Elon Musk about axing affordable Tesla: ‘Reuters is lying’

Tesla was caught in a whirlwind last week when Reuters reported that the carmaker had axed the development of its affordable compact car. But after the news broke, CEO Elon Musk lashed back on his social media platform X: “Reuters is lying (again).” He countered by claiming his company would reveal its Robotaxi, based on the same architecture, on the eighth of August 8th this year.

On Friday, Reuters published a news story claiming that Tesla had shelved plans for the Model 2, its most budget-friendly car to date, with an estimated price tag of around 25,000 euros. The news agency based the rumor on at least four sources and documents for internal communication.

No driver’s version

“Elon’s directive is to go all in on Robotaxi,” one of those sources said. Apparently, the reversed move was announced at a meeting in late February. In fact, Musk’s comments on the story don’t point to inaccuracies; he shifts focus completely towards Robotaxi, which is an affiliated but different project altogether. This soothed the commotion at the stock exchange. Earlier-day losses were more or less compensated for after Musk ‘tweeted’ his reply.

The Model 2 and the Robotaxi are developed along the same lines and are slated to use twin architecture and components. The background is that Musk has envisioned these as one car without steering and pedals. As the company always tries to vanguard in the automotive field, its model for the masses was supposed to be autonomous driving. As his autobiography unveils, this idea was overturned by management, which succeeded in convincing Musk to build a driver’s version as well.

Suppliers told to halt

Internally, the Model 2 is called NV91 (and H422 to suppliers). Reuters picked up a company memo, dating from the first of March, which states that “suppliers should halt all further activities related to H422/NV91.” In another memo, the involved staff is thanked for their efforts and asked to evaluate lessons from their work. “I’d like to thank everyone for all your hard work and dedication to pushing boundaries and executing the best design possible given the aggressive constraints we had to work within,” reads the message. The so-called “lies” are well-documented by the press agency.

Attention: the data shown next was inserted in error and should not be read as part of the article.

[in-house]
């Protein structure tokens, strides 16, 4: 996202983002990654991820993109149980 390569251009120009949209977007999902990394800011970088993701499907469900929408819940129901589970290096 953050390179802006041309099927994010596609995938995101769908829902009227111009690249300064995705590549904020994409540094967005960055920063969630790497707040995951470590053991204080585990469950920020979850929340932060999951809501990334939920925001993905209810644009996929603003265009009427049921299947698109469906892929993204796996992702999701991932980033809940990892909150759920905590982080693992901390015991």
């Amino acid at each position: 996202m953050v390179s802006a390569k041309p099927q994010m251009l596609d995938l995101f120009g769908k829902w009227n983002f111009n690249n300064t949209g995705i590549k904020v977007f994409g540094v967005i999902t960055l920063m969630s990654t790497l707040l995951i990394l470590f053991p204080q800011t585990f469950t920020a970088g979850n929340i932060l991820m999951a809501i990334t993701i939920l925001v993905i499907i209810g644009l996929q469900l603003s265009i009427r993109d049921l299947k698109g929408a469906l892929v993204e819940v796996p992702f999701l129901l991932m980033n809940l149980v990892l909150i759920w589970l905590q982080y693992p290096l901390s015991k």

If Reuters is correct, Musk is leaning back on that idea, but there might be economic grounds now. Competition is much fiercer now than when the dream for a cheap EV spawned—it was always his lead. This was painstakingly demonstrated in Tesla’s first results of this year, with deliveries slumping and overstock growing. The latter has urged the company to slash prices on its bestseller, the Model Y, up to $5,000 in the United States.

The end game

The notion of prioritizing the Robotaxi over a low-cost electric car may have a strategic play. The Robotaxi represents a more distinctive and potentially lucrative venture than the crowded market of affordable electric vehicles, where margins are slimmer. This is especially true for the low-cost segment, where the Chinese have an even stronger foothold. Due to a preference for smaller cars, the model ranges of Chinese OEMs are much broader, and prices, on average, much lower.

An affordable electric car for the masses is Tesla’s end game. After some drawings appeared on the internet, the so-called Model 2 was estimated to hit the configurator in 2026, while Volkswagen is joining with the ID.2. In fact, a list of ten budget-friendly cars is expected to be released in the upcoming three years.

“Dug our own grave”

Musk was probably right when he said, “We dug our own grave with the Cybertruck.” That does not reference the rust debacle, where several new owners reported that the coachwork was not water-resistant. The expensive all-electric pick-up truck might have consumed resources, time, and development power that could have been better implemented in the low-cost model.

Indeed, the Robotaxi would give Tesla an edge over competitors, but a release date of only four months from now seems ambitious. Also, only a few cities in the US and China allow them, so the market for such a model is limited. At the same time, fully autonomous driving puts forward demands and legislative hurdles far more complicated. Summer will tell.


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